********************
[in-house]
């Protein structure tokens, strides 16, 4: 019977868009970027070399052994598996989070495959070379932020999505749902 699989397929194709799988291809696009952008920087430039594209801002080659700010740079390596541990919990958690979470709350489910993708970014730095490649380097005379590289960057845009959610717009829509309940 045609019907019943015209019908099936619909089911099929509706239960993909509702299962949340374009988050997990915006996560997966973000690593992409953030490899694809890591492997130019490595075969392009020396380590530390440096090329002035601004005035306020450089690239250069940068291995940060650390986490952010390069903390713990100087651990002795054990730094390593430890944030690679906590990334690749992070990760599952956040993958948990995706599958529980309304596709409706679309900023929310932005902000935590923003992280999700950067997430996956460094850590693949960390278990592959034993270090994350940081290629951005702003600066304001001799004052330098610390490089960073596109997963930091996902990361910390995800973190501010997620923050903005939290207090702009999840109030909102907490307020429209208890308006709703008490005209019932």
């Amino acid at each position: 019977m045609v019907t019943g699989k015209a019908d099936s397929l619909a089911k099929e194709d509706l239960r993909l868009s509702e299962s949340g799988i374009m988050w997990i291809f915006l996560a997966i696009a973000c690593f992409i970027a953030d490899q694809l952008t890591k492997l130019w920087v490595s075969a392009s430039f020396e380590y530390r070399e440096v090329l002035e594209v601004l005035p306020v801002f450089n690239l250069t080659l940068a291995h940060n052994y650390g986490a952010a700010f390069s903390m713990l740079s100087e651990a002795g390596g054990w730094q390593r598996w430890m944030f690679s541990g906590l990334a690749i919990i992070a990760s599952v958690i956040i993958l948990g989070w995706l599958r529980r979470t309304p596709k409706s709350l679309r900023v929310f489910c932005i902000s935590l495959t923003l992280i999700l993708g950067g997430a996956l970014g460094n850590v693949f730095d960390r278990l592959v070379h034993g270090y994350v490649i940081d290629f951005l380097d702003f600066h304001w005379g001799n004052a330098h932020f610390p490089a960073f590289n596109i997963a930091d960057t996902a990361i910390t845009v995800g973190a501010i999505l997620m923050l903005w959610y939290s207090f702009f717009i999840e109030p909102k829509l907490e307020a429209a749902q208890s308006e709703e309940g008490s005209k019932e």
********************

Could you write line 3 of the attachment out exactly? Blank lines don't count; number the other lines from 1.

């Amino acid at each position: 019977m045609v019907t019943g699989k015209a019908d099936s397929l619909a089911k099929e194709d509706l239960r993909l868009s509702e299962s949340g799988i374009m988050w997990i291809f915006l996560a997966i696009a973000c690593f992409i970027a953030d490899q694809l952008t890591k492997l130019w920087v490595s075969a392009s430039f020396e380590y530390r070399e440096v090329l002035e594209v601004l005035p306020v801002f450089n690239l250069t080659l940068a291995h940060n052994y650390g986490a952010a700010f390069s903390m713990l740079s100087e651990a002795g390596g054990w730094q390593r598996w430890m944030f690679s541990g906590l990334a690749i919990i992070a990760s599952v958690i956040i993958l948990g989070w995706l599958r529980r979470t309304p596709k409706s709350l679309r900023v929310f489910c932005i902000s935590l495959t923003l992280i999700l993708g950067g997430a996956l970014g460094n850590v693949f730095d960390r278990l592959v070379h034993g270090y994350v490649i940081d290629f951005l380097d702003f600066h304001w005379g001799n004052a330098h932020f610390p490089a960073f590289n596109i997963a930091d960057t996902a990361i910390t845009v995800g973190a501010i999505l997620m923050l903005w959610y939290s207090f702009f717009i999840e109030p909102k829509l907490e307020a429209a749902q208890s308006e709703e309940g008490s005209k019932e």